Metropolitan Opera 2022-23 Review: Medea
Sondra Radvanovsky Reigns Supreme in Cherubini’s Masterwork TragedyBy David Salazar
The Metropolitan Opera opened its 2022-23 season with the company’s first-ever performance of Cherubini’s “Medea.”
The opera, which premiered in a French version back in 1797, was a major hit throughout the 19th century (with numerous translations, including the Italian one on offer at the Met) until it fell into seclusion, only to be rescued in the 20th century by one Maria Callas, whose interpretation remains the touchstone to this day.
Written by François-Benoît Hoffmann, the work was based on the famed Euripides play and “Medée” by Pierre Corneille and is rather razor sharp in its dramatic layout. After acquiring the Golden Fleece, Giasone has left Medea in order to marry Glauce, daughter of Creonte. But Medea, who has lost everything after giving herself over to Giasone, won’t relent and begs for reconciliation so that their family, which includes two children, can be together. But at every turn, she is rejected as a monstrous witch and told that she has one day to leave in one day or she will face certain doom. Medea, in her rage, concocts a plan to murder Glauce and, to hit Giasone where it hurts the most, kill her children.
The Met Opera’s program explicitly notes the opera’s straightforward structure as one big “dramatic tidal wide,” an emotional crescendo if you will, in which Medea’s anger and rage increasingly dominates the proceedings.
Simple But Direct
The simplicity of this dramatic structure was reflected in Sir David McVicar’s production. McVicar’s career at the Met has been a bit of a seeming downward spiral in many ways. His finest productions, a revelatory “Il Trovatore” and exhilarating “Giulio Cesare” seem like distant memories, replaced in recent years by increasingly monochromatic tableaus to hit or miss effect. While aspects of his Tudor Queen trilogy work well (while others didn’t), productions like “Don Carlo” lacked any visual contrast to support an opera with a wide-ranging dramatic palette. The same for this “Cavalleria Rusticana / Pagliacci” double bill where the former paled in comparison with the poignancy of the latter.
But his “Medea,” despite its dark palette (which more than a McVicar touchstone, is a modern opera director’s cliché for creating a dark brooding atmosphere), is definitely a step up from most of his recent Met output. A curtain portrays the face of a woman, mouth agape, one of her eyes in the dark (or gone altogether, signifying a certain blindness). The stage itself features two golden gates that open and close to reveal shifting sets and the world of Creonte’s palace where Medea is barely ever allowed to enter. She occupies the space outside the gates, which are drenched in chiaroscuro lighting. Inside the gates, we see a large mirror that, in addition to showcasing projections, also allows audiences to see the back of the set more clearly.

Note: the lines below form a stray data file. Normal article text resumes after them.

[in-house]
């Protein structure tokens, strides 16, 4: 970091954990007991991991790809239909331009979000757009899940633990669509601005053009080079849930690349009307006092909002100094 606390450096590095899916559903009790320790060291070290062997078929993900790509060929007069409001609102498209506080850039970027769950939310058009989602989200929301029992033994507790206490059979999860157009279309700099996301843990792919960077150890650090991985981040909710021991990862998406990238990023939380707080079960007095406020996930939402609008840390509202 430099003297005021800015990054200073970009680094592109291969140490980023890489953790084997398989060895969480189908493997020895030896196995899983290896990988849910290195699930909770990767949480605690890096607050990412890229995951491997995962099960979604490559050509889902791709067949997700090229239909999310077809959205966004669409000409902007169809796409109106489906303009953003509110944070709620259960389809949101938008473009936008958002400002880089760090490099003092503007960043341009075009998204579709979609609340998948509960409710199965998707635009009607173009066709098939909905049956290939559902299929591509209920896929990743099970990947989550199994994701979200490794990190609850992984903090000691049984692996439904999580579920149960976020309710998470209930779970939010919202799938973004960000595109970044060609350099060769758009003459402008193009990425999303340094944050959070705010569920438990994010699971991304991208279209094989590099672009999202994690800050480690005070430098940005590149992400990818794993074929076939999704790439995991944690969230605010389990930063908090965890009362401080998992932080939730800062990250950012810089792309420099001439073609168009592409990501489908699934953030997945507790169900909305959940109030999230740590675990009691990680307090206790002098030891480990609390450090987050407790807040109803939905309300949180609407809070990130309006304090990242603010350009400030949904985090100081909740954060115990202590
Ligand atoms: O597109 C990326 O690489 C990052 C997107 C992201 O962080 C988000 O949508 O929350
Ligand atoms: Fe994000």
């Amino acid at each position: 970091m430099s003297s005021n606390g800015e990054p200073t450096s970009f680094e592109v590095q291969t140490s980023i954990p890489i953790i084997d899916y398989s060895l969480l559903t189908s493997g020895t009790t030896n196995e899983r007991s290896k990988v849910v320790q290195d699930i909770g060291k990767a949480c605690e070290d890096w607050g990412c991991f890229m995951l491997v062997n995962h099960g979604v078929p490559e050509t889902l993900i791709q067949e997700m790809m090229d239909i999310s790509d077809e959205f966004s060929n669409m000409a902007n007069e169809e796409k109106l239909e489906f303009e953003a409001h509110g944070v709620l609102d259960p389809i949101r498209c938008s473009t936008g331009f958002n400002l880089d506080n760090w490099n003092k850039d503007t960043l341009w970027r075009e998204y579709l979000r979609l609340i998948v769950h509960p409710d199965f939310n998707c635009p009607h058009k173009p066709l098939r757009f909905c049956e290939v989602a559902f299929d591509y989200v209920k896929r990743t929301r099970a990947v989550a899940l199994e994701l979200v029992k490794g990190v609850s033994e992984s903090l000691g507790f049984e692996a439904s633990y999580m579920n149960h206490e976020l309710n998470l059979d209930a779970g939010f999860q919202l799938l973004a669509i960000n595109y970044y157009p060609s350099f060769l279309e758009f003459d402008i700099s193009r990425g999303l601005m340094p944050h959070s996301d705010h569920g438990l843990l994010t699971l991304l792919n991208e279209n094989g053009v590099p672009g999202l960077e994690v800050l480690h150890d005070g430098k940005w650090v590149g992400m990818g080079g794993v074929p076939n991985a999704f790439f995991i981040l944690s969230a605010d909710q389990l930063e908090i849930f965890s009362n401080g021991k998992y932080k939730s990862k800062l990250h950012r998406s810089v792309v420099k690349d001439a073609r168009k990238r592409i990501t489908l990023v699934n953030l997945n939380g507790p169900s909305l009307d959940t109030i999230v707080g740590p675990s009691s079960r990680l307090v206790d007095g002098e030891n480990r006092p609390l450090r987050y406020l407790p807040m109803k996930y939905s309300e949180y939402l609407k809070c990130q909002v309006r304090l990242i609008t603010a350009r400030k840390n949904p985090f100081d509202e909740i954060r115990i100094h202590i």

(Admittedly depending on where you are sitting, the upstage section can be impossible to view; from the orchestra section, one had to rely on the mirror to get the full effect though in speaking with friends and family that saw the opera from the balcony and family circle, it was clear they got a bigger picture of the numerous tableaus on offer. It’s the ever-lasting conflict that any stage director at the Met has to traverse – staging an opera on the massive stage to a cavernous audience where one decision will favor one audience section over another.)
The opera grows increasingly darker with the golden gates going from glossy in Act one and two to looking corroded in the final Act. We get projections of a storm at the start of the final Act and when all is said and done, the final image showcases Medea, wrapped in the corpses of her two children, a projected fire consuming them and that entire world inside the palace. Given the opera’s love-hate dichotomy raging within its titular character, that this final image emphasizes the destructive power of the latter. It’s simple but effective.
And in my view, the reason why the production worked as well as it did was that without the business on set, it was easier to truly immerse oneself in arguably the most potent aspect of this opera – the music (not to mention that this was the first time the Met audience was seeing the opera so there’s really no point to going full-on Regietheater, not that newly minted Maria Manetti Shrem General Manager Peter Gelb would ever allow it).
In any case, the music.
A Musical Masterpiece